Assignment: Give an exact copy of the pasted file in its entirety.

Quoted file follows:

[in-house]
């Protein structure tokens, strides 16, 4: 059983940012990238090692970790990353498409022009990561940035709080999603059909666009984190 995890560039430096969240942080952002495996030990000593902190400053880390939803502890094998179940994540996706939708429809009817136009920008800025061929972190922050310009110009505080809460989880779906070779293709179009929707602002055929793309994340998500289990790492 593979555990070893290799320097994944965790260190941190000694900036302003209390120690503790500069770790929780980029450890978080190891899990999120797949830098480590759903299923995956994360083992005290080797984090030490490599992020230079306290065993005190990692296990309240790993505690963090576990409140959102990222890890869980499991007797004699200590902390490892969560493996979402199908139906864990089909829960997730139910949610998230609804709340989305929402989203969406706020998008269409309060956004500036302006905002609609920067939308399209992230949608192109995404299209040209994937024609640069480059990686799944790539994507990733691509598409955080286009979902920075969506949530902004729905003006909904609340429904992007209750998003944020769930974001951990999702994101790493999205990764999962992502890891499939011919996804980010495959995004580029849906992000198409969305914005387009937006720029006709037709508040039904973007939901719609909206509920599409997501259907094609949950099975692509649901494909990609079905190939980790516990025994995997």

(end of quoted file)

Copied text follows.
[in-house]
């Protein structure tokens, strides 16, 4: 059983940012990238090692970790990353498409022009990561940035709080999603059909666009984190 995890560039430096969240942080952002495996030990000593902190400053880390939803502890094998179940994540996706939708429809009817136009920008800025061929972190922050310009110009505080809460989880779906070779293709179009929707602002055929793309994340998500289990790492 593979555990070893290799320097994944965790260190941190000694900036302003209390120690503790500069770790929780980029450890978080190891899990999120797949830098480590759903299923995956994360083992005290080797984090030490490599992020230079306290065993005190990692296990309240790993505690963090576990409140959102990222890890869980499991007797004699200590902390490892969560493996979402199908139906864990089909829960997730139910949610998230609804709340989305929402989203969406706020998008269409309060956004500036302006905002609609920067939308399209992230949608192109995404299209040209994937024609640069480059990686799944790539994507990733691509598409955080286009979902920075969506949530902004729905003006909904609340429904992007209750998003944020769930974001951990999702994101790493999205990764999962992502890891499939011919996804980010495959995004580029849906992000198409969305914005387009937006720029006709037709508040039904973007939901719609909206509920599409997501259907094609949950099975692509649901494909990609079905190939980790516990025994995997």